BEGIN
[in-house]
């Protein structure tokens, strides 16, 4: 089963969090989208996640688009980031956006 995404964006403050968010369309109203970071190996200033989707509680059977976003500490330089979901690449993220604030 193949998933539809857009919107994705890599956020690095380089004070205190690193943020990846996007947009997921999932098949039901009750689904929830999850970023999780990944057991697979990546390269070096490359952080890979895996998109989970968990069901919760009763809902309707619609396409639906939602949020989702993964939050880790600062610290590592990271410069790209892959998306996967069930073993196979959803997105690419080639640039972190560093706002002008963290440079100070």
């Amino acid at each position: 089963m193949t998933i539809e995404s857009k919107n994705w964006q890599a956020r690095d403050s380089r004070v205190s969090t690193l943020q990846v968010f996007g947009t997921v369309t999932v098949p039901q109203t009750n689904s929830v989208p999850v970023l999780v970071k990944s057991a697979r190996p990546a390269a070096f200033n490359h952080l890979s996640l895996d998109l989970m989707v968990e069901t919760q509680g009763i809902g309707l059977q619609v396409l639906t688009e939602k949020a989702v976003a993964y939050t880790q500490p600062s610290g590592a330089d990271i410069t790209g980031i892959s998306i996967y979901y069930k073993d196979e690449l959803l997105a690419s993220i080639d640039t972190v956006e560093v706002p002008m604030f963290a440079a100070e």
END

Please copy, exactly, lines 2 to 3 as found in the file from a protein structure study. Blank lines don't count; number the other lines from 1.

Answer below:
């Protein structure tokens, strides 16, 4: 089963969090989208996640688009980031956006 995404964006403050968010369309109203970071190996200033989707509680059977976003500490330089979901690449993220604030 193949998933539809857009919107994705890599956020690095380089004070205190690193943020990846996007947009997921999932098949039901009750689904929830999850970023999780990944057991697979990546390269070096490359952080890979895996998109989970968990069901919760009763809902309707619609396409639906939602949020989702993964939050880790600062610290590592990271410069790209892959998306996967069930073993196979959803997105690419080639640039972190560093706002002008963290440079100070």
């Amino acid at each position: 089963m193949t998933i539809e995404s857009k919107n994705w964006q890599a956020r690095d403050s380089r004070v205190s969090t690193l943020q990846v968010f996007g947009t997921v369309t999932v098949p039901q109203t009750n689904s929830v989208p999850v970023l999780v970071k990944s057991a697979r190996p990546a390269a070096f200033n490359h952080l890979s996640l895996d998109l989970m989707v968990e069901t919760q509680g009763i809902g309707l059977q619609v396409l639906t688009e939602k949020a989702v976003a993964y939050t880790q500490p600062s610290g590592a330089d990271i410069t790209g980031i892959s998306i996967y979901y069930k073993d196979e690449l959803l997105a690419s993220i080639d640039t972190v956006e560093v706002p002008m604030f963290a440079a100070e």